Writing about bikes for 20 years. Published in dozens of titles on five continents. Mildly obsessed with discovering how things work.
It’s Budget time again and as usual the Government has made decisions that either expressly or obliquely impact motorcycling in its plans for future taxation and spending.
The biggest headline when it comes to motoring is the announcement by the Chancellor, Phillip Hammond, that some £28.8 billion is being earmarked as a National Roads Fund, mainly aimed at improving the Strategic Roads Network made up of motorways, A-roads and trunk roads. They’ll get £25.3 billion, with the remainder being split among local roads projects.
The commitment shows that the Government is coming good on a promise made by former Chancellor George Osbourne in 2015. He promised that from 2020, all money raised from VED would be ring-fenced to be spent on the road network, rather than around 25% of it as in the past.
Fleshed out in more detail in Phillip Hammond’s latest Budget, the £28.8 billion will be spent on the roads between 2020 and 2025. That equates to nearly £6 billion per year – the amount raised by VED.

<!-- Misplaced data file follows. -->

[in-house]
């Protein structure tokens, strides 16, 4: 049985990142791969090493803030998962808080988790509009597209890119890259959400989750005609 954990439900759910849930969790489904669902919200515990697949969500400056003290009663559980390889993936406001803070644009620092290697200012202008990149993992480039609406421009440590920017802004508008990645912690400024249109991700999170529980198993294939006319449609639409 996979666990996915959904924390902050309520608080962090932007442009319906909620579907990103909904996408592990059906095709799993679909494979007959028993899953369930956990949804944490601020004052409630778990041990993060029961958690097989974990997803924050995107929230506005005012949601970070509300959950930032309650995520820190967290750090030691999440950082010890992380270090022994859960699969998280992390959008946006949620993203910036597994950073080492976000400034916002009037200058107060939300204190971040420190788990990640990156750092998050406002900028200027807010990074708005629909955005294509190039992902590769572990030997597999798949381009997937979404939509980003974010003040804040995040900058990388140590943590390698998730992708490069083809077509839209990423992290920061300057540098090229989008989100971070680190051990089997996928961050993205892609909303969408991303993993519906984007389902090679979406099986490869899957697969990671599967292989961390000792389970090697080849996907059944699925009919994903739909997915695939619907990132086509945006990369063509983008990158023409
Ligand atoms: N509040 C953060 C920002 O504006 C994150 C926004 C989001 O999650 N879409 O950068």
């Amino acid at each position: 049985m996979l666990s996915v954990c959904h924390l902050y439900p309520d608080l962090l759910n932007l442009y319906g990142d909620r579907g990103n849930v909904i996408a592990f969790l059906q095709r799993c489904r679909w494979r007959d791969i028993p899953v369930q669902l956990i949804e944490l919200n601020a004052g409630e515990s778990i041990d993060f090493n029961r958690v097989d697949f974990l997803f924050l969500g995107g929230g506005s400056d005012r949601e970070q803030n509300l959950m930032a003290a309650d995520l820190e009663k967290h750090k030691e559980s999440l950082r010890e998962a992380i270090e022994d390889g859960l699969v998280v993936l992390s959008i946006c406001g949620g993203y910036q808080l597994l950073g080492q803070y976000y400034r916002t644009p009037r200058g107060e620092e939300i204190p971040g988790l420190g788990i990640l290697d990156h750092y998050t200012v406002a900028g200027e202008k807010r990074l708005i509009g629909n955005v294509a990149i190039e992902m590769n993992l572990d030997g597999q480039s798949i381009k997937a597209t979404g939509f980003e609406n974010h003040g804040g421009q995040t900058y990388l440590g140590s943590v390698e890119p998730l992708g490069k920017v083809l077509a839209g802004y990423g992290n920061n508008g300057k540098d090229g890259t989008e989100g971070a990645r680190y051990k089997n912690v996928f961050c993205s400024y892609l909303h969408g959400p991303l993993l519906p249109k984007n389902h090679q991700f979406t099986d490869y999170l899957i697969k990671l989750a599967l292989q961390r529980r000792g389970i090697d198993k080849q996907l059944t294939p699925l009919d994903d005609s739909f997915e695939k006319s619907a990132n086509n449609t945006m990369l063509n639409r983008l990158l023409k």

The Chancellor also announced that he’s allocating an additional £420 million to local authorities, effective immediately, to tackle the problem of potholes and damaged roads and bridges. A further £150 million will be available for small local projects like new roundabouts.
While any funding to repair the fast-deteriorating road network is going to be welcomed by anyone on two wheels, the cash injection has already caught flak from multiple directions. Some have compared it to a commitment to spend £400 million extra on schools, with the National Association of Head Teachers saying: “The government is proposing to spend about the same on schools as it is spending on potholes. For schools and young people, austerity is most certainly not over.”
On the other side of the argument, the Asphalt Industry Alliance has already said that it’s nowhere near enough to end the decline of Britain’s roads, saying that £8 billion is needed to fix the existing pothole problem.
When it comes to the cost of riding next year, fuel duty has been frozen for the ninth consecutive year, although with petrol prices already near record highs that’s little consolation. Vehicle Excise Duty for bikes, cars and vans is set to rise in line with the Retail Price Index from 1 April 2019, although it’s been frozen for HGVs. On a more niche motorcycle-related note, Blood Bikes are set to be exempted from April 2020 to bring them into line with other emergency vehicles.